• iTards

    You pay the rep 12$ or 15$ and u expect him to give a $h!t ? just return and threw it in the back.. it’s an iPhone! not a big deal..

  • Mike

    I’m sure the fake one is better than the original, so no problem there!

  • Superfly

    Phones were bought ouf right and boxes were re sealed before return.

  • Superfly

    Phones were bought outright and boxes were resealed before return.

  • gino

    Unreal how Telus accepted these fake phones lmao hahaha I’d fire the employees asap either they knew they were fake or they’re a complete fool to accept them or inside job.
    I’ve seen them and I would know the difference it’s too obvious lol

  • Wil

    There is also the possibility that the telus rep is also part of the scam. The rep can receive a returned iphone from a client (aka partner)and put the fake into circulation.

    or

    the telus rep can be swapping out a legitimate returned iphone in the inventory with fakes.

  • Edwin

    How come they are not turning around and charging these people with fraud??

  • NightB

    the “customer“ probably bought it with fake credit card and the rep did not see that it was a fake card…. wich is REALLY EASY TO SEE… to return a resealed boxed for sure the rep cant open the sealed package to take a look inside before the refund… like.. open an “brand new box“?? dont blame them people! be inside of it to understand how it works…

  • NightB

    so funny what telus employee share to you! this is so not important for the audience to know?? … curious people

  • Netguru

    Clearly from the picture these are open box returns. Doesn’t Telus even check the IMEI when a phone is returned?

    • Dimitri.k

      You guys do not get it. If the person that bought the phone took out the REAL iPhone & replace the iPhone with a fake one & resealed the box, Telus would not open the box to see if the phone is in there. Every company i know does not open sealed boxes. Even Apple does not. This could be the reason why this is going on. Also if you pay with cash the rep does not ask for your name or number & even if they do people always give fake names & numbers out. The ONLY way to catch them is from the cameras.

  • One_forward_two_back

    At least they’re not made of clay!

  • zzZZzz

    Donnow about returns, but I did have someone trying to activate an “iPhone” they bought from some Asian country (think Thailand) and the sim card tray just popped out the moment I pushed the pin in; also the IMEI of the phone returned as being a Nokia IMEI. I had a good laugh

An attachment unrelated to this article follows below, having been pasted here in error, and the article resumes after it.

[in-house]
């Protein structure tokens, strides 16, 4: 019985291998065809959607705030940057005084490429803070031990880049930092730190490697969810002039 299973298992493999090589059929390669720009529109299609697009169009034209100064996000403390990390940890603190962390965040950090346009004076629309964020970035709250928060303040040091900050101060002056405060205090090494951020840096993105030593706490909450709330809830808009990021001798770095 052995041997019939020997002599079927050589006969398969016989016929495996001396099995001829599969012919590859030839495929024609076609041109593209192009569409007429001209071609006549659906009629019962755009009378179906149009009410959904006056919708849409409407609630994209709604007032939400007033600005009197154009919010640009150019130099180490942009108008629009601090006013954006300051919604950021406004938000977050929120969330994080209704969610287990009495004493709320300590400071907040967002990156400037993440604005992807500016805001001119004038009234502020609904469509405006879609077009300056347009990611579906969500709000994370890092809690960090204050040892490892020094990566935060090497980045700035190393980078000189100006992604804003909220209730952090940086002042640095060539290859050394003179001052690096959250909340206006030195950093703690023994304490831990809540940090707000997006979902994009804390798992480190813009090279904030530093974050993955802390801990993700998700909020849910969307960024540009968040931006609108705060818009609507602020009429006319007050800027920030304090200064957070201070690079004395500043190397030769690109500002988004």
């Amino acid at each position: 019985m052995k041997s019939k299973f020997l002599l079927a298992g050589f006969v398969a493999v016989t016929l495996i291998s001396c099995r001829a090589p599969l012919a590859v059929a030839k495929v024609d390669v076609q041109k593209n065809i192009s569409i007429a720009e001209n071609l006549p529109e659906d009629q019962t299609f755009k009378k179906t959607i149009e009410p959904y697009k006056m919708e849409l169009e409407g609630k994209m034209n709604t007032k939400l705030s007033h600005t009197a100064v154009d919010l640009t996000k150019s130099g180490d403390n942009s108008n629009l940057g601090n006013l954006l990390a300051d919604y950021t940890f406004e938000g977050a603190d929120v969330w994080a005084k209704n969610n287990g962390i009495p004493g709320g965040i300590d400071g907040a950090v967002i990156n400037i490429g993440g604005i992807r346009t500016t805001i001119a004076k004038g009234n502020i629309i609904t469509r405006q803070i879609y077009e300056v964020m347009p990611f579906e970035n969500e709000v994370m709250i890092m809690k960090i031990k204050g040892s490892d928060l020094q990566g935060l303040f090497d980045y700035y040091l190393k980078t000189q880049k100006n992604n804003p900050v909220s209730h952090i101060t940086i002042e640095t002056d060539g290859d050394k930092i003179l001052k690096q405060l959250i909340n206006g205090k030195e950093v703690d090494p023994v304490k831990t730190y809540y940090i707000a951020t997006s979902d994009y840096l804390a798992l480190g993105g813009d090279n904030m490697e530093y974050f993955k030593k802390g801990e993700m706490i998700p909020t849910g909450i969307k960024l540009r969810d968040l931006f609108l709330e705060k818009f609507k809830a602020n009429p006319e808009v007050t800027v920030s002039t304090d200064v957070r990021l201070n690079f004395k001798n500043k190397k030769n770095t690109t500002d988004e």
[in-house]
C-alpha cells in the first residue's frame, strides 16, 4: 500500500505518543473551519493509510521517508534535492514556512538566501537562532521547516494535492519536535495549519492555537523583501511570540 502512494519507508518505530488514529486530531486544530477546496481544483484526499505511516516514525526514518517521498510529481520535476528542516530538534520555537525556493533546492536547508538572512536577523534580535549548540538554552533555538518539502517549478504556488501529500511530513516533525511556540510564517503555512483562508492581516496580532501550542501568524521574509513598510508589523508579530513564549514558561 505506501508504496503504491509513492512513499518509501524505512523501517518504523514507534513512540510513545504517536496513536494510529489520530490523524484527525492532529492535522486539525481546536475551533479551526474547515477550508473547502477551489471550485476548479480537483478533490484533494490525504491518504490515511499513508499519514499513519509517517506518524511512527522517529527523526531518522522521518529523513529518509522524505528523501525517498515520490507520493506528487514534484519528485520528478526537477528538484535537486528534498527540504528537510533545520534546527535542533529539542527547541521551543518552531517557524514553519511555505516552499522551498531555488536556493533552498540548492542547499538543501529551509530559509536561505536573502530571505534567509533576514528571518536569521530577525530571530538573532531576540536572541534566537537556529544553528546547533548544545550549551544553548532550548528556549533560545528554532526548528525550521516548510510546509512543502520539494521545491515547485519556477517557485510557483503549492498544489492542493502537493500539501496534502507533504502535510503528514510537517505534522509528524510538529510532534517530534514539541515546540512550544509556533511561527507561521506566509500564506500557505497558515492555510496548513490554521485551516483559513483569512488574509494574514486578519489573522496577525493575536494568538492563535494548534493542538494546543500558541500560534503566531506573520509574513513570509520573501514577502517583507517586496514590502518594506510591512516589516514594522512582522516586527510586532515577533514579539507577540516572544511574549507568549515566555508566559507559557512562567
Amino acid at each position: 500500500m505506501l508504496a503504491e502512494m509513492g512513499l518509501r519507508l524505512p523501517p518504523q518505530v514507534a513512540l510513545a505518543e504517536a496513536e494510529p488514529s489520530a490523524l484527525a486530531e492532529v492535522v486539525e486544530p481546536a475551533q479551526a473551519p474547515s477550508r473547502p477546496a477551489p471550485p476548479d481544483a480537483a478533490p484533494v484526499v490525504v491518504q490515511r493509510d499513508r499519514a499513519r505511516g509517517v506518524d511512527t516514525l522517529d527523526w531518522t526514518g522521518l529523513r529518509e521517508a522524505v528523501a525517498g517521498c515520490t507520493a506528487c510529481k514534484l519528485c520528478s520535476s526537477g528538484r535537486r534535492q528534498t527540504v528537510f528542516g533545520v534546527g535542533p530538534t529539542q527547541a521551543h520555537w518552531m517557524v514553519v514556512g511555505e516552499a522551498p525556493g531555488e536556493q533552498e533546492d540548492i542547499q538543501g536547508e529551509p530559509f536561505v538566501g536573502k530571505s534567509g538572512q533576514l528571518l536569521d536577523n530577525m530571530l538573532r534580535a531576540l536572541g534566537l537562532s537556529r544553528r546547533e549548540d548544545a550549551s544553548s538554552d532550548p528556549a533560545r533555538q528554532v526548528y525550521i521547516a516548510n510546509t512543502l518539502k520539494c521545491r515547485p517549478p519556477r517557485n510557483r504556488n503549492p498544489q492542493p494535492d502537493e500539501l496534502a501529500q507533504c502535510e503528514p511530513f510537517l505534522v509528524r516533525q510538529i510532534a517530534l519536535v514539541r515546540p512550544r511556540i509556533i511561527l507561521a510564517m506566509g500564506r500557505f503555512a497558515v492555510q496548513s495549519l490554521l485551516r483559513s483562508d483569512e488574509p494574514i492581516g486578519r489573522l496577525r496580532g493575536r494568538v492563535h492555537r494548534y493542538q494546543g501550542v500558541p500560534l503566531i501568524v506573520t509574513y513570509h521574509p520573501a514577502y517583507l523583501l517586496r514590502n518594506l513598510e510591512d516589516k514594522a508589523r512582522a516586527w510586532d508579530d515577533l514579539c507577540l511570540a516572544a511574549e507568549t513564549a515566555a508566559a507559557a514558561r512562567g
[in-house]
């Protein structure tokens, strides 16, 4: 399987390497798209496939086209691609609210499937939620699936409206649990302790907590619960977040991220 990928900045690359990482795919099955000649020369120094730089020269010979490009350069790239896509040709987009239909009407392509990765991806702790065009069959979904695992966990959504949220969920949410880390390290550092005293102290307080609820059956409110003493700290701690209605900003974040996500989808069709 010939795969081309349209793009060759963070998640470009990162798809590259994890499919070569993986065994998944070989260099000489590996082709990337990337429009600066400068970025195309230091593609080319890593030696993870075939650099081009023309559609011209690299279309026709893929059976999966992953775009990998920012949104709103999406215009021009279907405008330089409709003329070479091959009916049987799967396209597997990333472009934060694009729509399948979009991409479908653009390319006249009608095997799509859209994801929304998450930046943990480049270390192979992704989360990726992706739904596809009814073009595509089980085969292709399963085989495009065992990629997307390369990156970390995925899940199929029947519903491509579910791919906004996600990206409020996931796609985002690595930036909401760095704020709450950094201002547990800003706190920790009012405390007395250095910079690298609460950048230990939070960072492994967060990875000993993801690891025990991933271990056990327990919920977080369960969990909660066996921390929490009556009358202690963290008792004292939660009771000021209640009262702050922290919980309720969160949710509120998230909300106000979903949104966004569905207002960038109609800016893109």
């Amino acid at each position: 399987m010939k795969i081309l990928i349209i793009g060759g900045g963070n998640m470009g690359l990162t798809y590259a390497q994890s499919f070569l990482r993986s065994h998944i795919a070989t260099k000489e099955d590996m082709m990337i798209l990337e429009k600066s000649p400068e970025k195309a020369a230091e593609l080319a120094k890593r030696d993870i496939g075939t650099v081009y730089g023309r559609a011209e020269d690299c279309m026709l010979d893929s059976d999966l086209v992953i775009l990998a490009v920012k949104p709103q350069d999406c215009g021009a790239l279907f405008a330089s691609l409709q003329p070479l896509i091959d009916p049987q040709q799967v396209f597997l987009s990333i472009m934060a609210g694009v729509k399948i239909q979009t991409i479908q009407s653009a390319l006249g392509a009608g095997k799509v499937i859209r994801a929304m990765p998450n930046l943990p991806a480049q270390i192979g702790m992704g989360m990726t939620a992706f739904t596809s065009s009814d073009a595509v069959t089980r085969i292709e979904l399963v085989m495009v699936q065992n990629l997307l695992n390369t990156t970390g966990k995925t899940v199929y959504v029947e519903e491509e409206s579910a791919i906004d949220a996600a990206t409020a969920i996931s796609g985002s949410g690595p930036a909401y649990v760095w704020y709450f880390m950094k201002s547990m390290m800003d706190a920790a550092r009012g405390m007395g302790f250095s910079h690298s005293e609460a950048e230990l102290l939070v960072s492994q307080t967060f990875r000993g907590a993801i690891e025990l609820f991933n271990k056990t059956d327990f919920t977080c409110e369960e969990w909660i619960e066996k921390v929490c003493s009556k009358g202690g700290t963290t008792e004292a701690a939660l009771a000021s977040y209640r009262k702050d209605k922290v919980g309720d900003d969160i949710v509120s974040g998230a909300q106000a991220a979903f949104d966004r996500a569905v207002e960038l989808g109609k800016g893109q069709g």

• Telus employee

    Well, for starters not all the telus stores are company owned. The majority are independent businesses. If an independent cell phone dealer takes back a fake, it is the dealer that is on the hook.
    Now as far as coroprate direct sales goes, I do not have any information regarding this scam, but as has been pointed out before, if someone ordered one, and it was shipped by mail, and they returned it unopened, and unactivated within the return period, the clerk receiving the package would not even open it up if the package was sealed. It would just go back into inventory, and be shipped out again. If the account was never activated, the clerk would scan the serial number, and put it back into inventory. It wouldn’t be till the next customer opened the box to find the fake, and report it. By then the stolen phone is long gone. Naturally the IMEI would be put on the hot list, and anyone activating that phone could be tracked, but if it was taken out of the country this is unlikely to happen.

  • Bell Employee

    I don’t know how other companies operate, but as an employee of Bell Canada the term, “Buyer’s Remorse”, (as returning method mentioned in the above picture) is used only when a customer returns an ACTIVATED device. Therefore the customer needs some kind of photo ID, fake or not and have an active social insurance number i.e SIN# or something registered to it, (like a credit card) to get the device. If they are returning an IPhone purchased outright for cost price then it would be considered a simple return of a stock item, not Buyer’s Remorse. So lost prevention will be tracking not only the phone’s IMEI, but also the identification used to get the IPhone.

  • Netguru

    @Dimitri.k
    You don’t get it. These are open box returns (aka buyers remorse)…see the picture in the article. So it is very easy to check the IMEI.

  • abc123

    I bet you if if the scammers returned a fake iPhone made of clay (like the ipad) the Telus employees still wouldn’t be able to tell the difference.